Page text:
Submitted by murph on 27 June 2005 - 9:19am.
Today at $job_academic I "get to" have my first experience at submitting materials to IRB for approval. Vicariously, I know this to be about as much fun a process as a barrel of monkeys. Dead monkeys. From last month.
Submitted by murph on 26 June 2005 - 4:29pm.
I just finished The Rise of the Creative Class, which I really didn't need to read, but thought I ought to, in order to know the spin.
The concept of the "Creative Class" is something that Jane Jacobs just sort of assumed in various works, and Florida is the only person I've seen give her The Economy of Cities and Cities and the Wealth of Nations any credit - with his general conclusions for what makes a city or region succeed being almost exactly what Jane concluded, 25 years ago (though with more examples). Both, of course, provide the observation that Detroit has a nice, deep hole to claw its way out of - while it was the city singularly best equipped to thrive until somewhat beyond World War II, it's now a total dinosaur, the least well-equipped major city to deal with the modern economy. (And Jane wrote Economy of Cities in the early 70s, and suggested then that Detroit was screwed.) Both speak of "cities" in the sense of "regions"; "Detroit" encompasses, therefore, everything out to Ann Arbor and Toledo and beyond, though Florida seems slightly more optimistic about the ability of a place like Ann Arbor to survive a regional bottoming-out.
Most of Florida's book, of course, is devoted to defining and discussing the Creative Class, and their effect on cities; I would have picked up "Cities and the Creative Class" (and "Flight of the Creative Class") had they not been checked out at the time. "Cities and", in particular, seems like it will be more immediately applicable, even if more directly a Jacobs rip-off; "the Creative Class" is at least a common concept these days, while not even most Jacobs-acolytes have read "Cities and the Wealth of Nations". "Rise of" was pretty much just an obligatory read.
I've started Jared Diamond's Collapse. Part One (oh yes, my family) is a fifty-page chapter entitled "Modern Montana".
Submitted by murph on 26 June 2005 - 10:03am.
Yesterday Cara and I escaped the heat into the nice air-conditioned art museum to see "Pop!" (Overly air-conditioned, really; we were glad to get back into the 90-degree humid outdoors after a while. Until we'd been there for a few minutes.)
One of the problems with Pop Art (or maybe "features") is that you've seen it all before - everything has been co-opted by consumerism . . . or, at least, consumerism would like to think that it has co-opted Pop Art, rather than allowing Pop Art in as a critical parasite. The exhibit has about 20 pieces by Warhol, and I knew all of them. Marilyn, yes, Brillo, sure, Jackie, right - it's all very much part of the American cultural language. Now, granted, there's a difference between seeing a Lichtenstein print on a poster in Andra's room, and seeing the original, done in felt or "enamel on steel", but at least the image is familiar.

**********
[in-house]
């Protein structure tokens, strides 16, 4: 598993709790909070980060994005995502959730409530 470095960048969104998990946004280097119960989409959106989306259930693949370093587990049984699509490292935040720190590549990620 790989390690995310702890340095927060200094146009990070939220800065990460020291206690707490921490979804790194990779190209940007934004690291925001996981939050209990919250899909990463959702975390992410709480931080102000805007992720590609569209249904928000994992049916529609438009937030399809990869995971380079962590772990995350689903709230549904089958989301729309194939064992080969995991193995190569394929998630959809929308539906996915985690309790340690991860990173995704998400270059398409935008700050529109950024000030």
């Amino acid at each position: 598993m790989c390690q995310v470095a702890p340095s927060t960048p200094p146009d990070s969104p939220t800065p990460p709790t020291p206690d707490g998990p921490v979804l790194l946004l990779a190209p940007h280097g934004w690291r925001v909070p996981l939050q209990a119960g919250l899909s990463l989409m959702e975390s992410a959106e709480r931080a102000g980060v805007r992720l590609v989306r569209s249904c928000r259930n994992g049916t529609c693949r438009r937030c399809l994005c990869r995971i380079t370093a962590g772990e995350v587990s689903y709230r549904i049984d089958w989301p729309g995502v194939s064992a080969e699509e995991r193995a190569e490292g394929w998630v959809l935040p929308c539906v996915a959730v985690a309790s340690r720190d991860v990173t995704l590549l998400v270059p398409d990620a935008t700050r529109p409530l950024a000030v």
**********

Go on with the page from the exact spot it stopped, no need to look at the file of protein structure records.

So, of course, I had trouble containing myself when two college-aged guys walked up to Warhol's Campbell's soup cans and one said, "I think I've seen this somewhere before...", in a tone of complete, oblivious sincerety.
(And snobby snobby snobby snob, yes.)
Submitted by murph on 24 June 2005 - 8:17am.
If I were a Dead Russian Composer, I would be Dmitri Shostakovich!I am a shy, nervous, unassuming, fidgety, and stuttery little person who began composing the same year I started music lessons of any sort. I wrote the first of my fifteen symphonies at age 18, and my second opera, "Lady Macbeth of the Mtsensk District," when I was only 26. Unfortunately, Stalin hated the opera, and put me on the Enemy Of The People List for life. I nevertheless kept composing the works I wanted to write in private; some of my vocal cycles and 15 string quartets mock the Soviet System in notes. And I somehow was NOT killed in the process! And Harry Potter(c) stole my glasses and broke them!Who would you be? Dead Russian Composer Personality Test
Submitted by murph on 23 June 2005 - 11:12am.
I have on my desk a list of every structure in downtown Ann Arbor, ordered by number of stories, and showing parcel area, floor area, and FAR for each. I also have it in a spreadsheet in e-mail. Allow me to quake with joy for a moment.
Submitted by murph on 18 June 2005 - 8:38am.
(Part of the Affordable Ann Arbor series of posts.)
"Density" is often mentioned as a factor in creating affordability through the housing supply, as well as being a factor in Jacobsian street health and support for local business and civic relationships. Most of Ann Arbor's discussion of downtown residential density, however, has focused on building height as the determining factor in density, and therefore on height limits (through FAR limits) as the key regulatory barrier. This is not the case.